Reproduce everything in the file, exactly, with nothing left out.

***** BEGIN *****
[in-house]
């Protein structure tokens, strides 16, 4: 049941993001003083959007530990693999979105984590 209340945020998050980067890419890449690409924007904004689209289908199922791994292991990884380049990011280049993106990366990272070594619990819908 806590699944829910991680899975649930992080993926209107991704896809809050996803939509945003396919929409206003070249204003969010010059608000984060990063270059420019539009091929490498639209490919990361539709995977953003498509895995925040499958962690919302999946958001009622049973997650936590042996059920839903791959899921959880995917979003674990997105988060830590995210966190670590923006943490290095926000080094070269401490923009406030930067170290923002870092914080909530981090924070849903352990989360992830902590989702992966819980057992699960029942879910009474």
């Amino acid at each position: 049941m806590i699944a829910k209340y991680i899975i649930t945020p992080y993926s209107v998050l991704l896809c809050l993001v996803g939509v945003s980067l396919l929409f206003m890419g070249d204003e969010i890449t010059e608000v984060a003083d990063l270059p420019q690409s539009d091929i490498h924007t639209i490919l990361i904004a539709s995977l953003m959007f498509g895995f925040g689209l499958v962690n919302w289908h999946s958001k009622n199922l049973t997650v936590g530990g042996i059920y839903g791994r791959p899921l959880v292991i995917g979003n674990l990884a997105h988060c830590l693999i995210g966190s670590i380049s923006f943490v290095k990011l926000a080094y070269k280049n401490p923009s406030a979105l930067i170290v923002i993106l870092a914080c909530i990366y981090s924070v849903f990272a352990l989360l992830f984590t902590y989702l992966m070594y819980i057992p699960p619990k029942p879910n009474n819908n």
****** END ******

[in-house]
């Protein structure tokens, strides 16, 4: 049941993001003083959007530990693999979105984590 209340945020998050980067890419890449690409924007904004689209289908199922791994292991990884380049990011280049993106990366990272070594619990819908 806590699944829910991680899975649930992080993926209107991704896809809050996803939509945003396919929409206003070249204003969010010059608000984060990063270059420019539009091929490498639209490919990361539709995977953003498509895995925040499958962690919302999946958001009622049973997650936590042996059920839903791959899921959880995917979003674990997105988060830590995210966190670590923006943490290095926000080094070269401490923009406030930067170290923002870092914080909530981090924070849903352990989360992830902590989702992966819980057992699960029942879910009474």
């Amino acid at each position: 049941m806590i699944a829910k209340y991680i899975i649930t945020p992080y993926s209107v998050l991704l896809c809050l993001v996803g939509v945003s980067l396919l929409f206003m890419g070249d204003e969010i890449t010059e608000v984060a003083d990063l270059p420019q690409s539009d091929i490498h924007t639209i490919l990361i904004a539709s995977l953003m959007f498509g895995f925040g689209l499958v962690n919302w289908h999946s958001k009622n199922l049973t997650v936590g530990g042996i059920y839903g791994r791959p899921l959880v292991i995917g979003n674990l990884a997105h988060c830590l693999i995210g966190s670590i380049s923006f943490v290095k990011l926000a080094y070269k280049n401490p923009s406030a979105l930067i170290v923002i993106l870092a914080c909530i990366y981090s924070v849903f990272a352990l989360l992830f984590t902590y989702l992966m070594y819980i057992p699960p619990k029942p879910n009474n819908n």